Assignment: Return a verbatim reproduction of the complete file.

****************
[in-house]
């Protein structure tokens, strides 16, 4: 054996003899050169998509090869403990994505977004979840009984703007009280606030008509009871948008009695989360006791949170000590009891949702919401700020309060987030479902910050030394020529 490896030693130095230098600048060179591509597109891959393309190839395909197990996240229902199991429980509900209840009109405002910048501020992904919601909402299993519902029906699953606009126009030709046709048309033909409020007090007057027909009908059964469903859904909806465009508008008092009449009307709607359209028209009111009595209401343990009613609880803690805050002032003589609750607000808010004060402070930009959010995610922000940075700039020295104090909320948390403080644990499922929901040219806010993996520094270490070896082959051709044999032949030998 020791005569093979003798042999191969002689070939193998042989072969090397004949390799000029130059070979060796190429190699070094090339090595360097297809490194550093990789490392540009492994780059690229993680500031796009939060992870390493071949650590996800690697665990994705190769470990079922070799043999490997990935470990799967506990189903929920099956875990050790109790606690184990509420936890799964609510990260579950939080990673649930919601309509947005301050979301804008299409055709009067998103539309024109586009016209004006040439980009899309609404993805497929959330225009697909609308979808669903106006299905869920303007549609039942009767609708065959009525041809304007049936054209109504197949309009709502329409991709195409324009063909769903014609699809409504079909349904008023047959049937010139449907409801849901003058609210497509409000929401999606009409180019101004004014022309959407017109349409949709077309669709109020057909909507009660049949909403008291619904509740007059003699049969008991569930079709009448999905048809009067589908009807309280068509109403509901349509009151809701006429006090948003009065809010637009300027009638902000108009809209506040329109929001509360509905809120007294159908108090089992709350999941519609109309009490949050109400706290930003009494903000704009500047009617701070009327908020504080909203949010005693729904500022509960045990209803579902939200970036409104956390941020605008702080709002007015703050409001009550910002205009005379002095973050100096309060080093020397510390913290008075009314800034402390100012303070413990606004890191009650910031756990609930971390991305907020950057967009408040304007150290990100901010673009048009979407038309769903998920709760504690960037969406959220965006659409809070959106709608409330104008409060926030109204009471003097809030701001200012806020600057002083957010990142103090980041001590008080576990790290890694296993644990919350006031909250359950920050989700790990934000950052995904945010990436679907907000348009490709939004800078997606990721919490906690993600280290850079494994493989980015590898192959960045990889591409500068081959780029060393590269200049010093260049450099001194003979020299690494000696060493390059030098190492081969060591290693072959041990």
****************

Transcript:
[in-house]
């Protein structure tokens, strides 16, 4: 054996003899050169998509090869403990994505977004979840009984703007009280606030008509009871948008009695989360006791949170000590009891949702919401700020309060987030479902910050030394020529 490896030693130095230098600048060179591509597109891959393309190839395909197990996240229902199991429980509900209840009109405002910048501020992904919601909402299993519902029906699953606009126009030709046709048309033909409020007090007057027909009908059964469903859904909806465009508008008092009449009307709607359209028209009111009595209401343990009613609880803690805050002032003589609750607000808010004060402070930009959010995610922000940075700039020295104090909320948390403080644990499922929901040219806010993996520094270490070896082959051709044999032949030998 020791005569093979003798042999191969002689070939193998042989072969090397004949390799000029130059070979060796190429190699070094090339090595360097297809490194550093990789490392540009492994780059690229993680500031796009939060992870390493071949650590996800690697665990994705190769470990079922070799043999490997990935470990799967506990189903929920099956875990050790109790606690184990509420936890799964609510990260579950939080990673649930919601309509947005301050979301804008299409055709009067998103539309024109586009016209004006040439980009899309609404993805497929959330225009697909609308979808669903106006299905869920303007549609039942009767609708065959009525041809304007049936054209109504197949309009709502329409991709195409324009063909769903014609699809409504079909349904008023047959049937010139449907409801849901003058609210497509409000929401999606009409180019101004004014022309959407017109349409949709077309669709109020057909909507009660049949909403008291619904509740007059003699049969008991569930079709009448999905048809009067589908009807309280068509109403509901349509009151809701006429006090948003009065809010637009300027009638902000108009809209506040329109929001509360509905809120007294159908108090089992709350999941519609109309009490949050109400706290930003009494903000704009500047009617701070009327908020504080909203949010005693729904500022509960045990209803579902939200970036409104956390941020605008702080709002007015703050409001009550910002205009005379002095973050100096309060080093020397510390913290008075009314800034402390100012303070413990606004890191009650910031756990609930971390991305907020950057967009408040304007150290990100901010673009048009979407038309769903998920709760504690960037969406959220965006659409809070959106709608409330104008409060926030109204009471003097809030701001200012806020600057002083957010990142103090980041001590008080576990790290890694296993644990919350006031909250359950920050989700790990934000950052995904945010990436679907907000348009490709939004800078997606990721919490906690993600280290850079494994493989980015590898192959960045990889591409500068081959780029060393590269200049010093260049450099001194003979020299690494000696060493390059030098190492081969060591290693072959041990």